Most startups fail to survive long term, and the reasons for those failures are as varied as the companies and their products, goals and mission statements. Typically it comes down to money, in the way everything is about money in some form: not having enough money, not being able to convince investors to give them more money, not having enough customers willing to part with their money for what the company is selling. It’s unfortunate, but it’s a hard reality that many of the startups you read about or see will at some point blink out of existence, left as little more than a memory to stumble upon later.
But what if a failed company lived or, or at least its intellectual property? That’s the question posed by a recent spate of lawsuits brought against Apple and Google by Jawbone Innovations LLC alleging patent infringement on the part of the tech giants. The patents themselves originated with Jawbone, the once-prominent manufacturer of wireless technology that started out selling Bluetooth headsets and wireless speakers before pivoting to wearable health monitors before eventually reaching the terminus of the venture altogether. As you might imagine, even a business that is ultimately unsuccessful still has intellectual property that has some value to someone, and it seems that Jawbone’s patents related to noise-isolation algorithms are valuable enough to try and take both Apple and Google to court over.
It doesn’t seem to be the case that Jawbone has lain dormant for close to four years waiting for the opportunity to launch a lawsuit against those companies. James Vincent of The Verge concisely notes that the reporting this far indicates Jawbone Innovations LLC has no apparent relation to the now-defunct business, but is instead an entity that holds at least some of the patents once held by Jawbone, and perhaps nothing else — the dreaded patent troll.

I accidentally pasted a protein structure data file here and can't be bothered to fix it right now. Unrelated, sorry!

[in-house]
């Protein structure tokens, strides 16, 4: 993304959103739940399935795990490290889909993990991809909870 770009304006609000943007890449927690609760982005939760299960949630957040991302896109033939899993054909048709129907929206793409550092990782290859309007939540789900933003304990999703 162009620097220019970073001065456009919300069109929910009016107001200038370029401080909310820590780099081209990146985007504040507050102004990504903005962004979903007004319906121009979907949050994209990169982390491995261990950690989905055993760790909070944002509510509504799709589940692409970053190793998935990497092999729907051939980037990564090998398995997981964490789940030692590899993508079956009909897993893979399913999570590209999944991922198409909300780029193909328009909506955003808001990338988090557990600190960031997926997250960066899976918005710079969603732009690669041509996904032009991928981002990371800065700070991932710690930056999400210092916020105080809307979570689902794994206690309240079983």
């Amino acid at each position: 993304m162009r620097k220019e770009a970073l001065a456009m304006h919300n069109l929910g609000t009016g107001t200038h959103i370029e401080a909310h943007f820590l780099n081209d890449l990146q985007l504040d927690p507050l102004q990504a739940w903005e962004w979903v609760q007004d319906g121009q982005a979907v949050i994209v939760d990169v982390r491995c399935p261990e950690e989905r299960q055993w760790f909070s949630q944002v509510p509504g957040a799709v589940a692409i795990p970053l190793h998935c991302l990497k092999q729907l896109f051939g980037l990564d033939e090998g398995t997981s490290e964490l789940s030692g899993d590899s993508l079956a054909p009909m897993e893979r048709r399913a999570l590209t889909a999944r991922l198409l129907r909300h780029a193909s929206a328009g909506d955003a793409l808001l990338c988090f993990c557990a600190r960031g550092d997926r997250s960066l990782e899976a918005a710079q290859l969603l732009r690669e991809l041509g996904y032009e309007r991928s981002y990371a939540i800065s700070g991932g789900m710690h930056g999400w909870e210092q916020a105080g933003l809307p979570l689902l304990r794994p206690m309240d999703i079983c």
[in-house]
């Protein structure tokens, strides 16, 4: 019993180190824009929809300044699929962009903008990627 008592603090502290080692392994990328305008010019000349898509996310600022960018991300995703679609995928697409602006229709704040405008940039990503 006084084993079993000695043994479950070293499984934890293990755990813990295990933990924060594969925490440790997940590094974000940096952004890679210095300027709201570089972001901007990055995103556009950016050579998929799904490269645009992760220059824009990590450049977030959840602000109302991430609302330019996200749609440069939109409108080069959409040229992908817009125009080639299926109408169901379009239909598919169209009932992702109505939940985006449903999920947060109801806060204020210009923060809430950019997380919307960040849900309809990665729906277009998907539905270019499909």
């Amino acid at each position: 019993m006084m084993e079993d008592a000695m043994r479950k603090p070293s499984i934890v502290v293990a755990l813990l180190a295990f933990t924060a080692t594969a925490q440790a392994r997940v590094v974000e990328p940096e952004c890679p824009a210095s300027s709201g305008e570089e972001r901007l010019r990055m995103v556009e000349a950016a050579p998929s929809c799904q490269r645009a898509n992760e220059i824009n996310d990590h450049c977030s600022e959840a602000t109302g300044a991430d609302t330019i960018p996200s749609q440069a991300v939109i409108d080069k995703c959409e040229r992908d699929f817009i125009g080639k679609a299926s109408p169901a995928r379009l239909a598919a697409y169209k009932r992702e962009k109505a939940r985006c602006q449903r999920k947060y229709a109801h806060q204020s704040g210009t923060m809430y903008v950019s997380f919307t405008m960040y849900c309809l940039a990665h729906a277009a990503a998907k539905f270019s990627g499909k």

All the evidence compiled by Vincent makes a strong case to label the entity as a troll: the fact that the listed manager has priors in what would be considered patent trolling, the fact that the suit is filed in the Western District of Texas, long considered a favored venue for patent trolls, and the fact that the suit is aimed at both Apple and Google, because if you’re going to take a shot, it may as well be a big shot. Given all that, there’s a non-zero chance that Jawbone Innovations LLC is able to walk away with something from all this, which is the point of the entire exercise of patent trolling: playing the numbers that eventually you’ll hit a payday. Still, it’s a bit sad to think that the innovations of a once-promising company are now being used for something so base as a desperate grab for a quick and easy buck.